If you want young, creative career-types to move back into the city centre, it’d be nice to give them something more useful than museums and convention centres.

    (And yes, I realize drawbridges along running routes are first-world problems, but it’s annoying. So much potential in this city, and I hope someone takes advantage.)

  10. John Walker

    Having skimmed through the whole report, what strikes me is the lack of attention provided to Liverpool Waters, and the revision of large chunks of the City Centre Movement Strategy (BigDig). Cities compete individually on a global basis, and this favours the Liverpool mindset, free of central Govt control, able to do something unique. What was served up by CCMS and proposed with the tram, only partially benefitted the cityscape, and was far from unique. Now we are to see an extension of vehicle exclusion, a most welcome major re-routing of buses (they largely run empty from Queens Sq to Mann Island & back all in the name of serving L.One), and the opening up of plaza’s / increased pedestrianisation & greening of public spaces as the city moves toward a bid for European Green Capital status – all very welcome.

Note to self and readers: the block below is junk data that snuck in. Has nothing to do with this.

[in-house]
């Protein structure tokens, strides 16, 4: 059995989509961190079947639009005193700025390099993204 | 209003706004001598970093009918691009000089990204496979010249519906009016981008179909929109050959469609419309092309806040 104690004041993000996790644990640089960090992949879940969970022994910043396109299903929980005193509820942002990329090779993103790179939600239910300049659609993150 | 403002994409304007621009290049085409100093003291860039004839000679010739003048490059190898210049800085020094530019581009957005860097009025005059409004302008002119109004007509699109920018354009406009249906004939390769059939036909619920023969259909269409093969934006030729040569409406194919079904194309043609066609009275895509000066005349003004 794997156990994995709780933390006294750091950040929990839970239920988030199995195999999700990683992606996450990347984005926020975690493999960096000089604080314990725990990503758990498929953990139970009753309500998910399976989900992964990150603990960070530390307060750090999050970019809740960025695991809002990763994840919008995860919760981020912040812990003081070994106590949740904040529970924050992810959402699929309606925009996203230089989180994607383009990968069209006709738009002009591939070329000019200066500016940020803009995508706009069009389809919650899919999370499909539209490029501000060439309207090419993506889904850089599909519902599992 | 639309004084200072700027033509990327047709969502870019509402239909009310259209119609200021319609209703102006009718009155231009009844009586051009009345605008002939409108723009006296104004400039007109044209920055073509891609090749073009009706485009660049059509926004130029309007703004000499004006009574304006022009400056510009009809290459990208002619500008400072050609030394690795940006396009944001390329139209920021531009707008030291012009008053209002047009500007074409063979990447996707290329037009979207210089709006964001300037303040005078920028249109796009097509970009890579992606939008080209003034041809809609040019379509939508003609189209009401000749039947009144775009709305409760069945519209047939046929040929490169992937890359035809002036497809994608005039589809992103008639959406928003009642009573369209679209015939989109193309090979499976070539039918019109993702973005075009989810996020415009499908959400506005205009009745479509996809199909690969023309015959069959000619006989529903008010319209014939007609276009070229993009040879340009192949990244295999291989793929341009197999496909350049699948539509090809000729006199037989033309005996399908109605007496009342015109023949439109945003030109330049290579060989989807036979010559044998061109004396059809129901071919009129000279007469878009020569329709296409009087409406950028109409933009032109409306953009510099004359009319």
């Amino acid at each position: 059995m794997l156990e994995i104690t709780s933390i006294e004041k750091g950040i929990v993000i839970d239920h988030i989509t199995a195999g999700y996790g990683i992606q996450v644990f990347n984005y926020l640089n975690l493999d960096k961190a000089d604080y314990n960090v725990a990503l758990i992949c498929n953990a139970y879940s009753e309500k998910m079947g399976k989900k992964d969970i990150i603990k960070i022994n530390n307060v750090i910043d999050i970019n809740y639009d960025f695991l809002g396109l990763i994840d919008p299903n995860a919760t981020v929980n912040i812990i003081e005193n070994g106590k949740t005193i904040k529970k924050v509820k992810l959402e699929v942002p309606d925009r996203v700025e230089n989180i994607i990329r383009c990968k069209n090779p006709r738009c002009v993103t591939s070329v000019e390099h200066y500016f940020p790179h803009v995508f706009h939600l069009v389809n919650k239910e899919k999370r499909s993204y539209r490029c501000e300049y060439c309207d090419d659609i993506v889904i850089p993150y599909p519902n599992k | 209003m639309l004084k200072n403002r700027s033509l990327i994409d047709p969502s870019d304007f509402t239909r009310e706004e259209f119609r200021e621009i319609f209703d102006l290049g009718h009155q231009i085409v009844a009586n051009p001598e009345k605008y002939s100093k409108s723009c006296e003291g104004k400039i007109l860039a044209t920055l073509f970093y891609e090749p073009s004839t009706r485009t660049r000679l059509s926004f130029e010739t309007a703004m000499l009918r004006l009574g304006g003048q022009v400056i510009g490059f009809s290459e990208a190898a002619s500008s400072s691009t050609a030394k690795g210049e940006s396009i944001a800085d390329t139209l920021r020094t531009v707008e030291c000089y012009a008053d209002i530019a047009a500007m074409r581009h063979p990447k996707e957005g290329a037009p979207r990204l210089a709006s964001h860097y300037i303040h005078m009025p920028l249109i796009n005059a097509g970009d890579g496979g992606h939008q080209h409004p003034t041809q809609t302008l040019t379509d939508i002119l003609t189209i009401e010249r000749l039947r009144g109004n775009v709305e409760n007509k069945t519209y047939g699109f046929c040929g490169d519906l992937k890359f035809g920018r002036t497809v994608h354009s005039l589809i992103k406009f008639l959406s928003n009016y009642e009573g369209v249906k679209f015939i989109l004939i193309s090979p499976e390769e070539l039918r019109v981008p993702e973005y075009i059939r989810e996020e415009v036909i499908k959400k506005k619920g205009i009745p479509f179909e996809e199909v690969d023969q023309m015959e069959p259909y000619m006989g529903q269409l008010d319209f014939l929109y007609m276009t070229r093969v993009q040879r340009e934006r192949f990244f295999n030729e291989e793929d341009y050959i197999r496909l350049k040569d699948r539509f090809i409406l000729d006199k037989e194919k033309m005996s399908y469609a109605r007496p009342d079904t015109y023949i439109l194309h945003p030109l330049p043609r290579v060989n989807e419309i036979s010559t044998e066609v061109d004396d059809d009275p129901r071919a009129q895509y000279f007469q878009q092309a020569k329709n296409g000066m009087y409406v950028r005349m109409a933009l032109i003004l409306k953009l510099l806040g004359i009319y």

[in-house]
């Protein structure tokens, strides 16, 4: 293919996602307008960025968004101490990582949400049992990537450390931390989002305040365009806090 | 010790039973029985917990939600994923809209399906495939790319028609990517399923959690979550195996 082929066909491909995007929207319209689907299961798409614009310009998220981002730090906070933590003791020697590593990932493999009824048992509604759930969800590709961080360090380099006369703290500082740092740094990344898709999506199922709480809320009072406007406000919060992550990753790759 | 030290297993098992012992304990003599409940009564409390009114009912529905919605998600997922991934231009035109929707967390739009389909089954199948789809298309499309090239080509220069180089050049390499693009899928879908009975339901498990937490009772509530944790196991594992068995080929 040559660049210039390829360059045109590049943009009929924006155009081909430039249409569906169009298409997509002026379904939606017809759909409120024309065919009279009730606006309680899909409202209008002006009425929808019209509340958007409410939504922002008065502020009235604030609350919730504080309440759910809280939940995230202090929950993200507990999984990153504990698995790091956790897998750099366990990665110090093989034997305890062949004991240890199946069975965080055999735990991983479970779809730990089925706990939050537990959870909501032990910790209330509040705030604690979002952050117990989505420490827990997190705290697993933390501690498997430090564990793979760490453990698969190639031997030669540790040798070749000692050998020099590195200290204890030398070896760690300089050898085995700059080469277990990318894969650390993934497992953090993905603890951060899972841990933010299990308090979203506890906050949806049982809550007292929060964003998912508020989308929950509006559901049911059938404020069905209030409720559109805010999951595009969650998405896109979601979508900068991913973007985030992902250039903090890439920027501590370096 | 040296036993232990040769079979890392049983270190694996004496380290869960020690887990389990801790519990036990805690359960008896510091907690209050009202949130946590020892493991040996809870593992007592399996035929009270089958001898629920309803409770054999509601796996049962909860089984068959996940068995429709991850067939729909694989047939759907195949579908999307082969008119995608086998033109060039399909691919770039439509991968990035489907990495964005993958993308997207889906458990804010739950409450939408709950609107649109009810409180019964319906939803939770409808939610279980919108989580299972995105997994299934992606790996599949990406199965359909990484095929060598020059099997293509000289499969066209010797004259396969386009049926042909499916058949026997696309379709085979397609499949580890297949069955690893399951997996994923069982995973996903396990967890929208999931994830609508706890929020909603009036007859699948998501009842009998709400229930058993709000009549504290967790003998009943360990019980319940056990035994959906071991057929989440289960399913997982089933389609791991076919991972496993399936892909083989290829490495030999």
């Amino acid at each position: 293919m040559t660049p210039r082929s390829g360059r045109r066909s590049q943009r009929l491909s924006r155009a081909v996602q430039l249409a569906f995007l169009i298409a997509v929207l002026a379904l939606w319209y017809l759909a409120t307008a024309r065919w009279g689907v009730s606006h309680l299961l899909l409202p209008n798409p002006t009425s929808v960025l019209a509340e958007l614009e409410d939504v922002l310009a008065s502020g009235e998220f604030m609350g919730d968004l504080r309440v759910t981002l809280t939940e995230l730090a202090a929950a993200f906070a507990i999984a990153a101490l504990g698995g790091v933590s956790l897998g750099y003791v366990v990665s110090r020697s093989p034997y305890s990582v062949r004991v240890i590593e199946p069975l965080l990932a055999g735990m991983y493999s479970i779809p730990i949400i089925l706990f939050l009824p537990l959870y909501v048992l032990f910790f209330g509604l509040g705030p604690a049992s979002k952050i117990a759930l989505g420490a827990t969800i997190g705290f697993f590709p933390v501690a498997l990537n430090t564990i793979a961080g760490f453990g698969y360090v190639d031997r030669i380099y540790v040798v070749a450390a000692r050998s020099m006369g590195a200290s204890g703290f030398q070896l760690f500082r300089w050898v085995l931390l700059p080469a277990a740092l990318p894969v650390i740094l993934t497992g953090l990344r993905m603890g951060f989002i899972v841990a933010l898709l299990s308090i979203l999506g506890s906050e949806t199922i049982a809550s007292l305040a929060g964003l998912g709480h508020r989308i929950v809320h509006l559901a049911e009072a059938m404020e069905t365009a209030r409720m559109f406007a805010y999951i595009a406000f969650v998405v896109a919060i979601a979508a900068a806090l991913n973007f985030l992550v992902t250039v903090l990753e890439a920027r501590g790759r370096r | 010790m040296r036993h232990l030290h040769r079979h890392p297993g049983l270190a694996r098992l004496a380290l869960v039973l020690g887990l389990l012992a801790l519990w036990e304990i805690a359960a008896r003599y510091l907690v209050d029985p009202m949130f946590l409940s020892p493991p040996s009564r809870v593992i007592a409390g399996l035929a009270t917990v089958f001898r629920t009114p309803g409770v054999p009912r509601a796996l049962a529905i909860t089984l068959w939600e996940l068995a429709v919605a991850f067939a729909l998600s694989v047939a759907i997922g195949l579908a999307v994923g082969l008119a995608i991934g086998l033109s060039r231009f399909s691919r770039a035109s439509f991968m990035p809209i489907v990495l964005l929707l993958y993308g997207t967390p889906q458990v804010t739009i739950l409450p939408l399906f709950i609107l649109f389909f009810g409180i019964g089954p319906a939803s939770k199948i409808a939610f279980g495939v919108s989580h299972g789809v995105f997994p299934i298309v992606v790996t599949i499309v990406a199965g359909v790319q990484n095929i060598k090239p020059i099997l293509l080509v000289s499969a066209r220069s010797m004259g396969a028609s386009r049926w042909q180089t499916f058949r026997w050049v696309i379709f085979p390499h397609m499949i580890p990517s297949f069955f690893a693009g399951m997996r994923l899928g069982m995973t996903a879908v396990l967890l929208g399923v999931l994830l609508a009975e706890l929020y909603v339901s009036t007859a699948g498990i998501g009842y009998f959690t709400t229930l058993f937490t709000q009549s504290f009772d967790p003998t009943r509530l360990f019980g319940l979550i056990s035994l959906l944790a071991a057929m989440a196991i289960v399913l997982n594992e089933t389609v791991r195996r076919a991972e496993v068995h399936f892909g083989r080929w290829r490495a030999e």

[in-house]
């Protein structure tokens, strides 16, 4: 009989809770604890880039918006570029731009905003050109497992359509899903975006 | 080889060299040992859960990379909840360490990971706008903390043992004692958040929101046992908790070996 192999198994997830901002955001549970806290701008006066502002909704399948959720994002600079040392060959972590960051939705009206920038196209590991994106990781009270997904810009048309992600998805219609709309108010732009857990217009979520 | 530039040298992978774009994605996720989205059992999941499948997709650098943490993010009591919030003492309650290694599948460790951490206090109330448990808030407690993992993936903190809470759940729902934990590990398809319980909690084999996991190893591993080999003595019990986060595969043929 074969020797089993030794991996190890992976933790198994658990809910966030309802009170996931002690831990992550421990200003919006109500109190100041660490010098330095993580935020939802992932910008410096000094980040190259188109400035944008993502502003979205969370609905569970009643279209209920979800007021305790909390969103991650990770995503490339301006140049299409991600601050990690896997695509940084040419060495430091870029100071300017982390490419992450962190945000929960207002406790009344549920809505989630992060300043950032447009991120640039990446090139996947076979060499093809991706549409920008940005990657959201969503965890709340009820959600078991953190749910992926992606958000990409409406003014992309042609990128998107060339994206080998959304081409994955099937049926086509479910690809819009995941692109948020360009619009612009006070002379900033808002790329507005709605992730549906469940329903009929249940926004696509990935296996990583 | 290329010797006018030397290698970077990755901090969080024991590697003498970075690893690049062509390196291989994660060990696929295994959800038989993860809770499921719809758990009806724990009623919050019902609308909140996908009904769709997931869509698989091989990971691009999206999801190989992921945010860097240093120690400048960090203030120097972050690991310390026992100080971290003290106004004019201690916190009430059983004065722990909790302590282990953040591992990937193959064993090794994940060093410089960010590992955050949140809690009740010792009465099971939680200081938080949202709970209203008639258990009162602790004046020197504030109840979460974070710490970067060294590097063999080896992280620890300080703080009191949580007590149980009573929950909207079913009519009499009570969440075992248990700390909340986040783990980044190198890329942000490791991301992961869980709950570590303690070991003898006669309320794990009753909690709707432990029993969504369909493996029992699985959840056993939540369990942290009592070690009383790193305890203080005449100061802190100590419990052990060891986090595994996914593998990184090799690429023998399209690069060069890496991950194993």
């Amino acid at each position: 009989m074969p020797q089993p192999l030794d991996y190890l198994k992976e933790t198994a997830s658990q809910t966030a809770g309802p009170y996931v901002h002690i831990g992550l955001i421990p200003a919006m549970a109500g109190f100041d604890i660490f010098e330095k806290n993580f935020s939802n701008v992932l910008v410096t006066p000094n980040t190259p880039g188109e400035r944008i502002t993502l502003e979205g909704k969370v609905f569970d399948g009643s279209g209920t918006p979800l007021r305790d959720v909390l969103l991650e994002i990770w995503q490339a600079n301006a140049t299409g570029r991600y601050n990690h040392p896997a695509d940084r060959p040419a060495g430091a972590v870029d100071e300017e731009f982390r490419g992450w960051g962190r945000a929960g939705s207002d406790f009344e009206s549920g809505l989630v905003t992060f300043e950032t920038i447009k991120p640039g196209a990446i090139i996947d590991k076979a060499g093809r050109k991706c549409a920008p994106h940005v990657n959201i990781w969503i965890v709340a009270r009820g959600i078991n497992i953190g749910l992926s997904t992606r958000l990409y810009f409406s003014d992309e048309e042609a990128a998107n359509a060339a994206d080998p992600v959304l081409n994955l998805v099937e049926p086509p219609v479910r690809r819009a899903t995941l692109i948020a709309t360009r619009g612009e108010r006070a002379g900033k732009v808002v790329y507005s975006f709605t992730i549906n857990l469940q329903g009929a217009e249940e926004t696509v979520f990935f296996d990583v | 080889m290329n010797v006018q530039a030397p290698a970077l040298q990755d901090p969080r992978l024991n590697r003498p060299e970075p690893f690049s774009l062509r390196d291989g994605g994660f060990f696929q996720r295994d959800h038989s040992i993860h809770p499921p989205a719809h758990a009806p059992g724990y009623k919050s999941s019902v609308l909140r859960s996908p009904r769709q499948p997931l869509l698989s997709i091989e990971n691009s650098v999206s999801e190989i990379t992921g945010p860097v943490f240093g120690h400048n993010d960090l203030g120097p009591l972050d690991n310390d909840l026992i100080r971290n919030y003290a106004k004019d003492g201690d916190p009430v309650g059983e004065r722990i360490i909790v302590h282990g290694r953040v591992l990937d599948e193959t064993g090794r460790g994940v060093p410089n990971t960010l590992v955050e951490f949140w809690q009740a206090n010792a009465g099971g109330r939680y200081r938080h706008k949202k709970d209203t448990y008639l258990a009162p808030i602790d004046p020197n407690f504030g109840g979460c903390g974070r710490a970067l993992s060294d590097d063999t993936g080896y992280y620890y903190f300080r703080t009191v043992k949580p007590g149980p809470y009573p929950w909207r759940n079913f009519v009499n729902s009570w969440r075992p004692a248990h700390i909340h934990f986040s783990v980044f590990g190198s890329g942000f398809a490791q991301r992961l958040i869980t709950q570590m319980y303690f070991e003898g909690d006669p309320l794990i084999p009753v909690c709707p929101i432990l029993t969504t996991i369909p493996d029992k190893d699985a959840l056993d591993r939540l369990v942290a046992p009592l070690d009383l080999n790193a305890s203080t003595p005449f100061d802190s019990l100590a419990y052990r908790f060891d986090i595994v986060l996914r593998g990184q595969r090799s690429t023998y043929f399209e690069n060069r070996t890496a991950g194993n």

Seven Streets discussion contributors are right to highlight what transport infrastructure could additionally be provided underground – a host of former rail tunnels exist that could be brought back into use without compromising surface access, and as witnessed recently with the collapse of one tunnel by Park Rd, Toxteth, maintenance at some expense is already required.

    In taking away vehicle access, and reducing on-street accessibility to buses in the city centre, the great hope for cycling to fill the void comes forth – as has been undertaken in select European cities of late (Nantes, Avignon no less..). Regarding ‘Copenhaganizing’ the city, population density is paramount, with Liverpool having vast tracts of barely populated land surrounding the city centre to support mass cycling levels witnes on the continent (eg to Waterloo). Ample parking spaces exist at residential sites & in the city centre (another multi-storey car park at Central Village..) to facilitate car use…

    Still, there will be no tram.